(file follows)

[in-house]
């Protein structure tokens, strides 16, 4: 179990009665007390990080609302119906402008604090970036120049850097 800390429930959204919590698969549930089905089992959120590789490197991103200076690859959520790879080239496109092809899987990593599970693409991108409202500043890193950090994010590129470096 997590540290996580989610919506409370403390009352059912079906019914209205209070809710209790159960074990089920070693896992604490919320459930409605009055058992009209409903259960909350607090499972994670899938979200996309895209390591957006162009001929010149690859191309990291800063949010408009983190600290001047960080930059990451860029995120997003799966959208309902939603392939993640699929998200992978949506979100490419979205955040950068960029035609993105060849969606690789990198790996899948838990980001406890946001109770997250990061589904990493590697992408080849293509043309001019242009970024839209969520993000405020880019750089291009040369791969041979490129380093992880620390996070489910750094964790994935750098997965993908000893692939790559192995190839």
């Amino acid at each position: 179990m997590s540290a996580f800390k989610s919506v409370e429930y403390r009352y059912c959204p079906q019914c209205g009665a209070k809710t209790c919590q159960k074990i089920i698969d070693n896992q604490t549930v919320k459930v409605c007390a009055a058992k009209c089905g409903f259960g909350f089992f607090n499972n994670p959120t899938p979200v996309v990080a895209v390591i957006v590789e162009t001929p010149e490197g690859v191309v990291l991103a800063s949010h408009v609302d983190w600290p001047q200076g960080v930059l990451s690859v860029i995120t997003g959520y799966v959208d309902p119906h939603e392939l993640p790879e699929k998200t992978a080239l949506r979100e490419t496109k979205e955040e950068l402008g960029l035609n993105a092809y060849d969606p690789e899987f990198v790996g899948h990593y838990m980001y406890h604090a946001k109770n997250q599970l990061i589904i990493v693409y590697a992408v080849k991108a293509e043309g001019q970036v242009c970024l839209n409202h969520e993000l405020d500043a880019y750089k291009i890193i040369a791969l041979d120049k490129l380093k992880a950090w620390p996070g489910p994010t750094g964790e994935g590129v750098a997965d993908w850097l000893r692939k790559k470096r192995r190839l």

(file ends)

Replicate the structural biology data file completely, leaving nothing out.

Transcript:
[in-house]
């Protein structure tokens, strides 16, 4: 179990009665007390990080609302119906402008604090970036120049850097 800390429930959204919590698969549930089905089992959120590789490197991103200076690859959520790879080239496109092809899987990593599970693409991108409202500043890193950090994010590129470096 997590540290996580989610919506409370403390009352059912079906019914209205209070809710209790159960074990089920070693896992604490919320459930409605009055058992009209409903259960909350607090499972994670899938979200996309895209390591957006162009001929010149690859191309990291800063949010408009983190600290001047960080930059990451860029995120997003799966959208309902939603392939993640699929998200992978949506979100490419979205955040950068960029035609993105060849969606690789990198790996899948838990980001406890946001109770997250990061589904990493590697992408080849293509043309001019242009970024839209969520993000405020880019750089291009040369791969041979490129380093992880620390996070489910750094964790994935750098997965993908000893692939790559192995190839």
């Amino acid at each position: 179990m997590s540290a996580f800390k989610s919506v409370e429930y403390r009352y059912c959204p079906q019914c209205g009665a209070k809710t209790c919590q159960k074990i089920i698969d070693n896992q604490t549930v919320k459930v409605c007390a009055a058992k009209c089905g409903f259960g909350f089992f607090n499972n994670p959120t899938p979200v996309v990080a895209v390591i957006v590789e162009t001929p010149e490197g690859v191309v990291l991103a800063s949010h408009v609302d983190w600290p001047q200076g960080v930059l990451s690859v860029i995120t997003g959520y799966v959208d309902p119906h939603e392939l993640p790879e699929k998200t992978a080239l949506r979100e490419t496109k979205e955040e950068l402008g960029l035609n993105a092809y060849d969606p690789e899987f990198v790996g899948h990593y838990m980001y406890h604090a946001k109770n997250q599970l990061i589904i990493v693409y590697a992408v080849k991108a293509e043309g001019q970036v242009c970024l839209n409202h969520e993000l405020d500043a880019y750089k291009i890193i040369a791969l041979d120049k490129l380093k992880a950090w620390p996070g489910p994010t750094g964790e994935g590129v750098a997965d993908w850097l000893r692939k790559k470096r192995r190839l």